Tax Law 101: An Audit vs. Correspondence Audit vs. Adjustment Letter

Coming home to a notice from the IRS is never a fun moment, regardless of whether or not you are someone who always pays their taxes and submits their returns on time. However, just because you received a letter from the IRS doesn’t mean there’s any reason to panic. Although you might have thoughts of a terrifying tax audit circling in your brain, it’s actually fairly unlikely that a comprehensive audit is on your horizon. In fact, the IRS only traditionally audits a very small number of tax returns per year. Instead, you’re more likely to receive notice of what is called a correspondence audit or maybe just an adjustment letter. So, what are these things? How do they differ from a traditional audit? Let’s discuss.

The Audit

The traditional audit fills everyone with dread and, depending on the reason for the audit, it’s understandable as to why. Although there are three categories of audits, we will first discuss the Office and Field Audits because they are much more comprehensive than a Correspondence Audit as you will soon see.

First is the office audit, which occurs in-person where an IRS representative will interview you and inspect your records. Prior to the meeting, you will receive a letter that explains the type of audit and any documents you will need to bring with you. The main purpose of this type of audit is to double check what the taxpayer reported on their tax return and make sure everything is correct and in compliance with tax laws. The IRS either selects taxpayers at random or because the system flagged an error.

Next up is the field audit. Unlike an office audit, a field audit occurs at the taxpayer’s home, place of business, or their accountant or lawyer’s office. These tend to be the most comprehensive of all the audits and can require multiple meetings over the course of several weeks.

The Correspondence Audit

In comparison to office and field audits, correspondence audits are the least extensive. Instead of meeting with an IRS representative in person, the audit is conducted entirely via correspondence, as its name suggests. This type of audit is very limited in scope and is usually resolved fairly quickly once the taxpayer is able to show the IRS what it wants to see. If there is a reason the issue cannot be resolved this way, then the IRS may escalate it to an office or field audit.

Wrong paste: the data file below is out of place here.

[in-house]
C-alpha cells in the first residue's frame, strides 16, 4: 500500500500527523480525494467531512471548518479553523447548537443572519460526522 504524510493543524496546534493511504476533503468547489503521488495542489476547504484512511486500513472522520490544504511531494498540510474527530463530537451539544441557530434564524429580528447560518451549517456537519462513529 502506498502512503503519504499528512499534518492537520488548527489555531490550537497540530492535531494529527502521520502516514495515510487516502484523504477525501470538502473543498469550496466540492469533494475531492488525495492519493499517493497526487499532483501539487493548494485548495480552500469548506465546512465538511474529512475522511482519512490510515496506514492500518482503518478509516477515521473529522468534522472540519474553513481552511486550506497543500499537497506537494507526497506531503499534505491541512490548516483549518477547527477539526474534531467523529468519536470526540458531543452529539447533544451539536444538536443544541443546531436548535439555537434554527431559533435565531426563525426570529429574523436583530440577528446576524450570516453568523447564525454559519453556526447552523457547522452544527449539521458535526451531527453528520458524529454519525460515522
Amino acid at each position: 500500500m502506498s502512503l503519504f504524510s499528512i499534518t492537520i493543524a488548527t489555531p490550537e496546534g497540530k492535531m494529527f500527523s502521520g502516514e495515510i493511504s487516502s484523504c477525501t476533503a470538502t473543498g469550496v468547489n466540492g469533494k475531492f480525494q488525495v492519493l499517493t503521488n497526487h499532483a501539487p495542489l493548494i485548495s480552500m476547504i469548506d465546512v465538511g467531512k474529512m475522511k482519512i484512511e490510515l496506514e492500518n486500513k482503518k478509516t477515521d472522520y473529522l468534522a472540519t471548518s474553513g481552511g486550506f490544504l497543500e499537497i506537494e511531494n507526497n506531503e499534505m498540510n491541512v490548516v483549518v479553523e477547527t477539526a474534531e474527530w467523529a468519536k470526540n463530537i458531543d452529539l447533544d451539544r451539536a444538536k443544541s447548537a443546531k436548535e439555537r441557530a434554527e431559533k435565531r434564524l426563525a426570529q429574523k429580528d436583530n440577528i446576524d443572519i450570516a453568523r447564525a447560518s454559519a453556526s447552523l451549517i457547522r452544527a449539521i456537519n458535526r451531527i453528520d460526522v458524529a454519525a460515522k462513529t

The Adjustment Letter

Finally, an adjustment letter should signal the lowest level of concern for taxpayers in comparison with the audits discussed above. This is because an adjustment letter is just that, a letter. Typically, it will be informing the taxpayer of some type of adjustment that they had to make in connection with their tax return. This can be something like additional taxes owed because of a simple math error made on your return.

Contact Boeshaar Law today.

Dealing with the IRS is stressful, particularly when you receive a notice that something is either wrong with your tax return or that you now owe more money because of an adjustment or error. At Boeshaar Law, we regularly help our clients with all of their IRS tax issues, from compliance to audits to appeals. If you have received a notice from the IRS and have questions about what it means for you, please don’t hesitate to contact us right away at (206) 899-4860!

Written by Robert V. Boeshaar

Robert V. Boeshaar

Robert V. Boeshaar is a Seattle tax attorney committed to helping individuals and small businesses who are facing problems with the IRS. He believes in using his experience to serve others and to make a difference in their lives.